Musically, Masekela matched his jazz rigour with a magpie’s eye for musical forms that were an easy fit for his playing style and taste. The 1971 album Hugh Masekela & The Union of South Africa was flavoured with Nigerian highlife and soul, and his work with Ghanaian band Hedzoleh Soundz on the 1973 album, Masekela Introducing Hedzoleh Soundz, spliced Afrobeat with Masekela’s free-floating trumpet. This wide-ranging curiosity and appetite for different music was formed in Masekela’s youth. “I’ve had a very rich life, because Johannesburg was a melting pot of especially migrant labourers from all over southern and central Africa,” Masekela told me a few years ago. “So I was luckier than most human beings to grow up in an environment where, on weekends, you would have a choice of seeing Mozambican or Tsonga people while in another part of town, on an open veld, you could see Zulus, Sothos, Twanas, Namibians, Malawians, Zimbabweans and Botswana folk.”

By his own admission Masekela was not equipped to handle the success that ‘Grazing in the Grass’ brought. ‘I became obsessed with the pleasures of the flesh, which only led to sleepless nights, mind-boggling immorality, dishonesty, broken hearts, and hung-over mornings,’ he writes in Still Grazing: The Musical Journey of Hugh Masekela, the hugely readable autobiography he co-authored with D Michael Cheers. His return to South Africa in September 1990, after 30 years in exile, did little to end Masekela’s addictions and in 1997 he entered rehab in the UK.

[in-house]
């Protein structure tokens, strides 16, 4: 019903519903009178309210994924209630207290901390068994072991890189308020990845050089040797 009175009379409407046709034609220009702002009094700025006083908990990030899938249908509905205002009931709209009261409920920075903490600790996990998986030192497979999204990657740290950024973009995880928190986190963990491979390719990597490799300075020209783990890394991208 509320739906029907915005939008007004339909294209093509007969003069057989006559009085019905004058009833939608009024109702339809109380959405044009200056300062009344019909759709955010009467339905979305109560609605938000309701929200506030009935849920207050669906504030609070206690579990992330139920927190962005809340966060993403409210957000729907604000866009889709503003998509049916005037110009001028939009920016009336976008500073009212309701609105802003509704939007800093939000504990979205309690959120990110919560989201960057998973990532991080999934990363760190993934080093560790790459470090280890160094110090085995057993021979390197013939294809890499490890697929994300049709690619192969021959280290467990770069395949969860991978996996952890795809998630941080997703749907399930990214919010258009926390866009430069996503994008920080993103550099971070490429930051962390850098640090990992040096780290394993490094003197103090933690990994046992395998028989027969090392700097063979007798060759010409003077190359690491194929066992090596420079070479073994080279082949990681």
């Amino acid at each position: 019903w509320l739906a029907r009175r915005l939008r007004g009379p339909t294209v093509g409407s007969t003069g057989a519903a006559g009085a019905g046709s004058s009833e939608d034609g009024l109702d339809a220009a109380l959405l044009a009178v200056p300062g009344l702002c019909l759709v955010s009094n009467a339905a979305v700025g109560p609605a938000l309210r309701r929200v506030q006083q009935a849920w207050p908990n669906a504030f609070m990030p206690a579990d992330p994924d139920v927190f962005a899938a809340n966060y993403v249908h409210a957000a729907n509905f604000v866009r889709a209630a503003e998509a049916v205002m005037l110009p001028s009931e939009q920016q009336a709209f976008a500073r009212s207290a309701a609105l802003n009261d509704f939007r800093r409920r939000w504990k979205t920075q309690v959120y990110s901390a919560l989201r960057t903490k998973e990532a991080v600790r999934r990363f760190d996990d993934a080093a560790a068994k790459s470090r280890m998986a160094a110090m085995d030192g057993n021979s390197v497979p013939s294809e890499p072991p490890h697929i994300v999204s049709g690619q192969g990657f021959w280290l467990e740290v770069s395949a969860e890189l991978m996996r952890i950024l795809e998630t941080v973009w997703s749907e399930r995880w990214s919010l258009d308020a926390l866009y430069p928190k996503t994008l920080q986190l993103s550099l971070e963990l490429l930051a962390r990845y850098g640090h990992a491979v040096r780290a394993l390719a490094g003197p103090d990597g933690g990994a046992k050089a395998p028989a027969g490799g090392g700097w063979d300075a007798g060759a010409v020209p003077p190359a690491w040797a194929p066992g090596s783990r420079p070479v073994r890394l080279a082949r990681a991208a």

These days Masekela is the recipient of multiple awards, including South Africa’s highest order, The Order of Ikhamanga, as well as a number of honorary degrees and doctorates. Although now in his late 70s, he’s still recording – his most recent record, No Borders, earned him a South African Music Award for Best Adult Contemporary Album.

His 60-year-plus live performing career has, however, been put on hold with news that Masekela – who has been in treatment for prostate cancer since 2008 – recently had an emergency operation to remove a tumour. ‘I have cancelled my commitments for the immediate future as I will need all my energy to continue this fight against prostate cancer,’ he said in a statement issued on October 6. This includes his upcoming UK date at the EFG London Jazz Festival where he was due to perform with Abdullah Ibrahim.